A tetrachord is a four note scale. Music theory doesn’t have to be scary. A tetrachord is just four notes.
The majority of Western scales have 8 notes, so a tetrachord can be thought of as half of a scale.
Just as an interval is a basic building block in music, a tetrachord is a (larger) building block of a scale. Two tetrachords combine to form a scale.
The two tetrachords are usually separated by a whole-step or half-step. For a few of the scales, there is no interval in between the two tetrachords.
Gary Burton teaches that there are basically ten important scales in jazz.
I’ve chosen 6 more that are also important, bringing the number to 17 scales.
ALL of these scales can be broken down into tetrachords, although if you have a 9 note scale like a diminished scale, you’ll need to repeat the starting note after playing two tetrachords.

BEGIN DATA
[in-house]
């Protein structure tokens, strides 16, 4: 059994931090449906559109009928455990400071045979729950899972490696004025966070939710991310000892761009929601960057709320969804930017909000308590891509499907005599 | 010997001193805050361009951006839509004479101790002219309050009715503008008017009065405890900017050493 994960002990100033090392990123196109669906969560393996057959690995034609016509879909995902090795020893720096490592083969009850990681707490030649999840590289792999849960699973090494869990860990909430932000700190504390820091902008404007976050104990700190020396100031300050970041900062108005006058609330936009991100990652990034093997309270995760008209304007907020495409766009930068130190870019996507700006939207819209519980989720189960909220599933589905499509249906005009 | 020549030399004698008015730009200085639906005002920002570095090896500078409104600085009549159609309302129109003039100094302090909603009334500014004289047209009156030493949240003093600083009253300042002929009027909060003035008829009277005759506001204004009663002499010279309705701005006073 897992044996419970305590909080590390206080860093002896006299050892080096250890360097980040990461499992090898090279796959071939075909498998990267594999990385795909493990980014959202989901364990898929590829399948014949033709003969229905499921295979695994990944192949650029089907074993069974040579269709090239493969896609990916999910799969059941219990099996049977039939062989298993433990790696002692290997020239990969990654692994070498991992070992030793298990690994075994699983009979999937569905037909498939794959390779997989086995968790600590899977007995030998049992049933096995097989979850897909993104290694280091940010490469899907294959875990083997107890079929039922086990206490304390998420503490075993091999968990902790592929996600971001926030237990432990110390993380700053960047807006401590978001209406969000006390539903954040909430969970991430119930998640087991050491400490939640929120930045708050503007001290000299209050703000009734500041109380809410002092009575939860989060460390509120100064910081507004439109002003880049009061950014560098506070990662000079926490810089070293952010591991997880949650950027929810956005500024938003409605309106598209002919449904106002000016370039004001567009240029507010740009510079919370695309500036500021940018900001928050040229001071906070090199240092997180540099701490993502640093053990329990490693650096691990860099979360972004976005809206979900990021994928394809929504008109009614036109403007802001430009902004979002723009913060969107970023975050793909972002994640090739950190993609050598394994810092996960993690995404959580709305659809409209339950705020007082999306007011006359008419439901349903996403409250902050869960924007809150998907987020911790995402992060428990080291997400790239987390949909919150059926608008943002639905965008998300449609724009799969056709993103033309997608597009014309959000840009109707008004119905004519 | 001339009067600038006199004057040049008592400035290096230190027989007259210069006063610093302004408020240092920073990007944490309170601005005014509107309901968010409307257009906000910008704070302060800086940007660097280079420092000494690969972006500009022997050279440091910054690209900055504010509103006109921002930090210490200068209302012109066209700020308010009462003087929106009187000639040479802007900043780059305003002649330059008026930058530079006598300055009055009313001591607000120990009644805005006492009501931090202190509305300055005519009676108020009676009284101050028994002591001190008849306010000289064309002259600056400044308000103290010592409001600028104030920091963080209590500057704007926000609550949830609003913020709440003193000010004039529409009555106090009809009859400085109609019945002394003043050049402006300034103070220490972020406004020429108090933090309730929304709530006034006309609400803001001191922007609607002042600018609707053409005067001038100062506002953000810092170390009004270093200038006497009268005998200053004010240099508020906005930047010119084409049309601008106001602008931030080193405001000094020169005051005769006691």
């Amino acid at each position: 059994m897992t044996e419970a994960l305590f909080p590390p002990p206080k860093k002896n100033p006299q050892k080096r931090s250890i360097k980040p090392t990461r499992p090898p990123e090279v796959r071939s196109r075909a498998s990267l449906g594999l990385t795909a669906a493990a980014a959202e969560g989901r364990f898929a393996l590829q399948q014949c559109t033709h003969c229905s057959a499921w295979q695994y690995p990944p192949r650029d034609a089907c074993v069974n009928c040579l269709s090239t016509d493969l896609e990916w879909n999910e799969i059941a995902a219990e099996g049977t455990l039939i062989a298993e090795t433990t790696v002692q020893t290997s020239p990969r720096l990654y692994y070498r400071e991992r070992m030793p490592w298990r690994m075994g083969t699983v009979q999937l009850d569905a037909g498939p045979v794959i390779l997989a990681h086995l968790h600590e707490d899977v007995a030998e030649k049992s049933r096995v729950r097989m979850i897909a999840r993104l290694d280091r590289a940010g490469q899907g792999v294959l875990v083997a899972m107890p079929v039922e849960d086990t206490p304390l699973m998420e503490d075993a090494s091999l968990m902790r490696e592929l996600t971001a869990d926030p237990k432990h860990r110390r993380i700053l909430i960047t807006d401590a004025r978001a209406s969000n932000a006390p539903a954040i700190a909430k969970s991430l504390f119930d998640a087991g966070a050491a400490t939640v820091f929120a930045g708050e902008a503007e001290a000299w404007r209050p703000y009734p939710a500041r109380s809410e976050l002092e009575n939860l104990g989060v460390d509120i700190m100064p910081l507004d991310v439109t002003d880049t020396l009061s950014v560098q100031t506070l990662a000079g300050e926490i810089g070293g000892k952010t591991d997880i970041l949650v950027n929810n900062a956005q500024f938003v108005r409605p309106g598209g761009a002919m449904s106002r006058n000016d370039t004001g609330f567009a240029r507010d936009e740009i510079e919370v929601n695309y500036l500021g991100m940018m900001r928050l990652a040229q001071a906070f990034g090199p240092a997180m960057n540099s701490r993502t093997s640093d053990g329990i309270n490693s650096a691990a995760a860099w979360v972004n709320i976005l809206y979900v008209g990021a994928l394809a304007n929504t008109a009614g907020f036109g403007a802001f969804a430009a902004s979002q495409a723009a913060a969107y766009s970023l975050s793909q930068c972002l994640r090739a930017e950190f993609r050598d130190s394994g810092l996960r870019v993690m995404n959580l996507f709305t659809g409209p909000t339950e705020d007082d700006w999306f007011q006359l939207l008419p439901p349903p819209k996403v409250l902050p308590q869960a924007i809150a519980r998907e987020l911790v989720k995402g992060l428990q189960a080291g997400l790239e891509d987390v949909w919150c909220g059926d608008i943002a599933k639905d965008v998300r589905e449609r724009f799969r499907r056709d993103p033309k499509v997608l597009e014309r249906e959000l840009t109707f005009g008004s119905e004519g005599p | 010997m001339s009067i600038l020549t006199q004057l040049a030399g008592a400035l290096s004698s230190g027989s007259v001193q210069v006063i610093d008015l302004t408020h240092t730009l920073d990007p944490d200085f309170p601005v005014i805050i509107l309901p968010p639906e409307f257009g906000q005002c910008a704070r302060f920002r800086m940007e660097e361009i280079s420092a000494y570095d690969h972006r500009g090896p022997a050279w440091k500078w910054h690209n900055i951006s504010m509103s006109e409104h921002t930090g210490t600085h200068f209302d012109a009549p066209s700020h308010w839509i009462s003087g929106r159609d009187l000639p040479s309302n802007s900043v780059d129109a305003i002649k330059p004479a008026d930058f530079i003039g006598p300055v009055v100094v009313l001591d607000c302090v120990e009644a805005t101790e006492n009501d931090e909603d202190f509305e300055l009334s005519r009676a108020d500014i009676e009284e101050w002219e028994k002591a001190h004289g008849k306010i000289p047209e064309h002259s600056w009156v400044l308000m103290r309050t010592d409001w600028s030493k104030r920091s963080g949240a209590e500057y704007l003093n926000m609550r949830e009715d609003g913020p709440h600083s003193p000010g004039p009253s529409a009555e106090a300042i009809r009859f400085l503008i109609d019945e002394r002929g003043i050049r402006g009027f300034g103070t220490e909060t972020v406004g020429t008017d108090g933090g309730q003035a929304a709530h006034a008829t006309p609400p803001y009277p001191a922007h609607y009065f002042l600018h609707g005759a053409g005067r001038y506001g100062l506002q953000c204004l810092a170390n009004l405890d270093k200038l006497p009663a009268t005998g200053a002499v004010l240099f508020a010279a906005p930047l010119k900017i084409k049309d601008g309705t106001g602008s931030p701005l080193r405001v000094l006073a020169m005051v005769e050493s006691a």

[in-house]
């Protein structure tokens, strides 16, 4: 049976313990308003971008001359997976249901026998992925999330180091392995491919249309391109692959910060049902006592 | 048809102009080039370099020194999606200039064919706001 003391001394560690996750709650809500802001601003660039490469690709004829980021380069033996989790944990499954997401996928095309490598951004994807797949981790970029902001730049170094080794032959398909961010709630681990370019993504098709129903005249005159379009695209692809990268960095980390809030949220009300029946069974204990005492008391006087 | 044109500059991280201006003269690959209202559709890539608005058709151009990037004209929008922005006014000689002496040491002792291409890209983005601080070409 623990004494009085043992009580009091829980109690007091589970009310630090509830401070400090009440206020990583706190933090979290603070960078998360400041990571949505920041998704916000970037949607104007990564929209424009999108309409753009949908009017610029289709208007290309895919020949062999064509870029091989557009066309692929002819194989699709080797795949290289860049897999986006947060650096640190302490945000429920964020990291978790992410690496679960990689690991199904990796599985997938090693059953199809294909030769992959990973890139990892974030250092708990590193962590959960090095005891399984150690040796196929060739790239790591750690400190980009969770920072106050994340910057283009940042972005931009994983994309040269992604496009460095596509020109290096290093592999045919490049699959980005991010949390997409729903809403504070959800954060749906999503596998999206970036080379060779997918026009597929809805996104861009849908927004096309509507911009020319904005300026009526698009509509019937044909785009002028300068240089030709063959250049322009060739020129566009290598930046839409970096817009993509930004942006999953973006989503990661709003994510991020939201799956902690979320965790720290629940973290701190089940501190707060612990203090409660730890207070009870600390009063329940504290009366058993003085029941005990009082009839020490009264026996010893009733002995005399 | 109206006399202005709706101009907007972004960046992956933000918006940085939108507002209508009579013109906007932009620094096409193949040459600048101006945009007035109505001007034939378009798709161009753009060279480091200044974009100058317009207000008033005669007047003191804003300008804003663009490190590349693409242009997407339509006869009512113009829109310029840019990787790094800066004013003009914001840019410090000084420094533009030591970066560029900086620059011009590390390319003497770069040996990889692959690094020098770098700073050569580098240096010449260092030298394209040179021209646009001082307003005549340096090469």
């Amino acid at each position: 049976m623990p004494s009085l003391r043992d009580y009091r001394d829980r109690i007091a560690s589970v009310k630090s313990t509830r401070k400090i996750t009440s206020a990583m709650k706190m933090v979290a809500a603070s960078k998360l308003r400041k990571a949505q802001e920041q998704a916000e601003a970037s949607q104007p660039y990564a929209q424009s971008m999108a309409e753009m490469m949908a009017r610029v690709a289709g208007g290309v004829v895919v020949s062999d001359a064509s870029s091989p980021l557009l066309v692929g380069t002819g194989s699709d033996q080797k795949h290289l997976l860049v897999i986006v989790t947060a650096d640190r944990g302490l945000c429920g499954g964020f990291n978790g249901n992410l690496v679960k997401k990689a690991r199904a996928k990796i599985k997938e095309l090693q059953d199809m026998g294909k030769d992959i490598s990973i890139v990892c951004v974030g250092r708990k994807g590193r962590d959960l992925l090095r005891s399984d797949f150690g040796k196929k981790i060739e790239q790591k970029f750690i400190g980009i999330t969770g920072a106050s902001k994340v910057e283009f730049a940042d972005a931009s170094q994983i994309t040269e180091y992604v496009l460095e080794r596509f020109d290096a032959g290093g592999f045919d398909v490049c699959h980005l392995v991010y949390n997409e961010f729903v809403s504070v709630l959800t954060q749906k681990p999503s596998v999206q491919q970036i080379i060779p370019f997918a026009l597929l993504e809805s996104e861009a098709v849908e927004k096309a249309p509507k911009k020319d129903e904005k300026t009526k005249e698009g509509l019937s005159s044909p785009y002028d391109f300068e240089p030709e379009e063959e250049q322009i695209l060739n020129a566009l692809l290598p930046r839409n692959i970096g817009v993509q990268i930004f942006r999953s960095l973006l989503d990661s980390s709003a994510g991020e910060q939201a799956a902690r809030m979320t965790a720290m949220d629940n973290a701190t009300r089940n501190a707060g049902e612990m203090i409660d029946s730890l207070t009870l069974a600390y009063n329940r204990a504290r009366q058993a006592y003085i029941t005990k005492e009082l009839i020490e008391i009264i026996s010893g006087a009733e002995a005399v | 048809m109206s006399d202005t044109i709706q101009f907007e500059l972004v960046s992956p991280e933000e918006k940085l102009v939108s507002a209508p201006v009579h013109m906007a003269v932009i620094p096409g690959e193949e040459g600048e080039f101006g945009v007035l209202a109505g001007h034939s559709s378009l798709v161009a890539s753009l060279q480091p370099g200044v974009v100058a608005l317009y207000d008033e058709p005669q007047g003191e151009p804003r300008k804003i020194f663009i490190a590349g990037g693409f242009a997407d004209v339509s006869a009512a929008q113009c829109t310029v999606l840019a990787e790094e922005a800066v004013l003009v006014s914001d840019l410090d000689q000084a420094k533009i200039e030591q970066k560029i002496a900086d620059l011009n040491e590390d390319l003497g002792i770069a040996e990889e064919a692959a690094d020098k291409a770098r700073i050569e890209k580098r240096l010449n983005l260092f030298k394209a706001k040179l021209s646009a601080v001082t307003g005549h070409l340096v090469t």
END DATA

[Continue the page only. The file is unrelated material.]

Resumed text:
Why are tetrachords important? If you are trying to learn many scales, breaking them down into 4-note chunks (tetrachords) is an excellent idea.
Jimmy Lawrence is a former student of mine who is in grad school for music at Azusa Pacific University. He used to teach all 12 major scales to LITTLE kids on the piano. He used tetrachords to teach scales because the whole-steps and the half-steps are easy for young students to recognize.
Learning 17 different types of scales can be a little overwhelming at first. Learning the 17 scales in tetrachords can help.
Here’s a more in-depth look at the tetrachords.
This is how you can use these tetrachords to make scales.
I actually got some of these ideas from Charlie Austin, adapting them to my own teaching.
I don’t understand why more music teachers don’t teach scales with tetrachords. Tetrachords are an excellent way to break scales into manageable chunks. Scales are really easy to figure out when all you have to remember is two tetrachords instead of 8 notes.